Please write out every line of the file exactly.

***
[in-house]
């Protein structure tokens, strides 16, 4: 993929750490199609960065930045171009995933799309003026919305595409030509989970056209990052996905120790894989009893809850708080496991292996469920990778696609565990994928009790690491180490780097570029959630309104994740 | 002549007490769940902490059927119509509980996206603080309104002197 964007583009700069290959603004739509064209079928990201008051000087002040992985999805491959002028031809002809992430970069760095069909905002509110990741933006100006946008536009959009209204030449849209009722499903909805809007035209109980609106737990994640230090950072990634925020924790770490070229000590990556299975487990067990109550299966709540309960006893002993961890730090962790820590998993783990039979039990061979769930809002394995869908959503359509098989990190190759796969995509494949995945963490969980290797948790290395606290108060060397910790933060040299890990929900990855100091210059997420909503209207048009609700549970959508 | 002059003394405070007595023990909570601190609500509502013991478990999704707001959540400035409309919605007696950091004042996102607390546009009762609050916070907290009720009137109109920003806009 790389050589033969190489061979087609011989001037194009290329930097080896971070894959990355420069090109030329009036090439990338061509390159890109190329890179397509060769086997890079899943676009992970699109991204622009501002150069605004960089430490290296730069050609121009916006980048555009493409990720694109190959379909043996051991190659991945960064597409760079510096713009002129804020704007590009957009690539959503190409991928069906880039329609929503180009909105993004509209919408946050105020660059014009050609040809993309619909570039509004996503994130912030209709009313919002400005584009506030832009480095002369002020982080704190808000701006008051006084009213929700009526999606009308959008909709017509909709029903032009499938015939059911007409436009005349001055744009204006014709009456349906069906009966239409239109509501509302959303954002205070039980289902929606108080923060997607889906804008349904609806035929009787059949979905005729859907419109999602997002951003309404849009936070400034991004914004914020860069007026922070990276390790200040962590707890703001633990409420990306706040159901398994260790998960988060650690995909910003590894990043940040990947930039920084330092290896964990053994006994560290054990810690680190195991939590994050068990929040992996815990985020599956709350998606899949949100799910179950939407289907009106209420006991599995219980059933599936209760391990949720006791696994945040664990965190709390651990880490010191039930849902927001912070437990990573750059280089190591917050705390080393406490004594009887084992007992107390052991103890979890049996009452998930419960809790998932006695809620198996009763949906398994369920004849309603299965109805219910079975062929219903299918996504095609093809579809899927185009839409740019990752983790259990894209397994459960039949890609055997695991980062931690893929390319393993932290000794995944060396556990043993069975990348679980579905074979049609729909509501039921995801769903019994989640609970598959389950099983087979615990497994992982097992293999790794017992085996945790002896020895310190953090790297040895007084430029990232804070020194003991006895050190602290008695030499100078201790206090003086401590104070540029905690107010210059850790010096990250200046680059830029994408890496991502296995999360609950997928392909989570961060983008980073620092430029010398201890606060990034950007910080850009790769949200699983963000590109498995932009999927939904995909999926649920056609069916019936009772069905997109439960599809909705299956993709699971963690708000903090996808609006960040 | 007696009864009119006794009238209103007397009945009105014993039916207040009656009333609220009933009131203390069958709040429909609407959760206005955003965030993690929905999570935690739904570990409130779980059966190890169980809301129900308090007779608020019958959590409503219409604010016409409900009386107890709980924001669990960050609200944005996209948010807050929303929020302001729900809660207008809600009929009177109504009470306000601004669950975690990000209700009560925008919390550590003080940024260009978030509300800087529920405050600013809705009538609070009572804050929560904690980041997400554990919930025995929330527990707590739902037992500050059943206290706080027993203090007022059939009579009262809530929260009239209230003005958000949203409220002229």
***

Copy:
[in-house]
């Protein structure tokens, strides 16, 4: 993929750490199609960065930045171009995933799309003026919305595409030509989970056209990052996905120790894989009893809850708080496991292996469920990778696609565990994928009790690491180490780097570029959630309104994740 | 002549007490769940902490059927119509509980996206603080309104002197 964007583009700069290959603004739509064209079928990201008051000087002040992985999805491959002028031809002809992430970069760095069909905002509110990741933006100006946008536009959009209204030449849209009722499903909805809007035209109980609106737990994640230090950072990634925020924790770490070229000590990556299975487990067990109550299966709540309960006893002993961890730090962790820590998993783990039979039990061979769930809002394995869908959503359509098989990190190759796969995509494949995945963490969980290797948790290395606290108060060397910790933060040299890990929900990855100091210059997420909503209207048009609700549970959508 | 002059003394405070007595023990909570601190609500509502013991478990999704707001959540400035409309919605007696950091004042996102607390546009009762609050916070907290009720009137109109920003806009 790389050589033969190489061979087609011989001037194009290329930097080896971070894959990355420069090109030329009036090439990338061509390159890109190329890179397509060769086997890079899943676009992970699109991204622009501002150069605004960089430490290296730069050609121009916006980048555009493409990720694109190959379909043996051991190659991945960064597409760079510096713009002129804020704007590009957009690539959503190409991928069906880039329609929503180009909105993004509209919408946050105020660059014009050609040809993309619909570039509004996503994130912030209709009313919002400005584009506030832009480095002369002020982080704190808000701006008051006084009213929700009526999606009308959008909709017509909709029903032009499938015939059911007409436009005349001055744009204006014709009456349906069906009966239409239109509501509302959303954002205070039980289902929606108080923060997607889906804008349904609806035929009787059949979905005729859907419109999602997002951003309404849009936070400034991004914004914020860069007026922070990276390790200040962590707890703001633990409420990306706040159901398994260790998960988060650690995909910003590894990043940040990947930039920084330092290896964990053994006994560290054990810690680190195991939590994050068990929040992996815990985020599956709350998606899949949100799910179950939407289907009106209420006991599995219980059933599936209760391990949720006791696994945040664990965190709390651990880490010191039930849902927001912070437990990573750059280089190591917050705390080393406490004594009887084992007992107390052991103890979890049996009452998930419960809790998932006695809620198996009763949906398994369920004849309603299965109805219910079975062929219903299918996504095609093809579809899927185009839409740019990752983790259990894209397994459960039949890609055997695991980062931690893929390319393993932290000794995944060396556990043993069975990348679980579905074979049609729909509501039921995801769903019994989640609970598959389950099983087979615990497994992982097992293999790794017992085996945790002896020895310190953090790297040895007084430029990232804070020194003991006895050190602290008695030499100078201790206090003086401590104070540029905690107010210059850790010096990250200046680059830029994408890496991502296995999360609950997928392909989570961060983008980073620092430029010398201890606060990034950007910080850009790769949200699983963000590109498995932009999927939904995909999926649920056609069916019936009772069905997109439960599809909705299956993709699971963690708000903090996808609006960040 | 007696009864009119006794009238209103007397009945009105014993039916207040009656009333609220009933009131203390069958709040429909609407959760206005955003965030993690929905999570935690739904570990409130779980059966190890169980809301129900308090007779608020019958959590409503219409604010016409409900009386107890709980924001669990960050609200944005996209948010807050929303929020302001729900809660207008809600009929009177109504009470306000601004669950975690990000209700009560925008919390550590003080940024260009978030509300800087529920405050600013809705009538609070009572804050929560904690980041997400554990919930025995929330527990707590739902037992500050059943206290706080027993203090007022059939009579009262809530929260009239209230003005958000949203409220002229």